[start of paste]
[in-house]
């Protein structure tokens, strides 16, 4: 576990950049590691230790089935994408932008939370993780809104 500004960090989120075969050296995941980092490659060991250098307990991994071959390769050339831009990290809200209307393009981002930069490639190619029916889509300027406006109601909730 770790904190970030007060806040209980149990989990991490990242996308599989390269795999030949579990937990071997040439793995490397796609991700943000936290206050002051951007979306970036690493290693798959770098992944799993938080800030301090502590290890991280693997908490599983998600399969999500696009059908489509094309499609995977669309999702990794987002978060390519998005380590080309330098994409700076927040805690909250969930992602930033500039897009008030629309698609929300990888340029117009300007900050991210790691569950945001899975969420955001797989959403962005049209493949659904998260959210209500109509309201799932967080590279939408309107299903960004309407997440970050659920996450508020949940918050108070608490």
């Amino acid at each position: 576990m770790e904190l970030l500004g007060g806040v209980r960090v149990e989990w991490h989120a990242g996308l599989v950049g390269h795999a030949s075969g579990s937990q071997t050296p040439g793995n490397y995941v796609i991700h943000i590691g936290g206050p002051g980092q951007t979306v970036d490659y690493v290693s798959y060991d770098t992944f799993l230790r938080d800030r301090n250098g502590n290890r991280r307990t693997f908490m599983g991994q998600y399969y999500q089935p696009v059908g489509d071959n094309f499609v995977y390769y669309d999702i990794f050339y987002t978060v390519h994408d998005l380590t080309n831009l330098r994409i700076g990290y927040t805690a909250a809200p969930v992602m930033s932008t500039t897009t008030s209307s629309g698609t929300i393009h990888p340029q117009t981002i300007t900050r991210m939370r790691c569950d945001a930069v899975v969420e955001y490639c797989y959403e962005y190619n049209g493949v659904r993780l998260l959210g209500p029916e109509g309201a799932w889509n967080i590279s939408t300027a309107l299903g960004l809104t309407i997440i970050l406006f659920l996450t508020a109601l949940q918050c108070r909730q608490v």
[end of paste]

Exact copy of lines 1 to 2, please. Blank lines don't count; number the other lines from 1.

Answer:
[in-house]
């Protein structure tokens, strides 16, 4: 576990950049590691230790089935994408932008939370993780809104 500004960090989120075969050296995941980092490659060991250098307990991994071959390769050339831009990290809200209307393009981002930069490639190619029916889509300027406006109601909730 770790904190970030007060806040209980149990989990991490990242996308599989390269795999030949579990937990071997040439793995490397796609991700943000936290206050002051951007979306970036690493290693798959770098992944799993938080800030301090502590290890991280693997908490599983998600399969999500696009059908489509094309499609995977669309999702990794987002978060390519998005380590080309330098994409700076927040805690909250969930992602930033500039897009008030629309698609929300990888340029117009300007900050991210790691569950945001899975969420955001797989959403962005049209493949659904998260959210209500109509309201799932967080590279939408309107299903960004309407997440970050659920996450508020949940918050108070608490």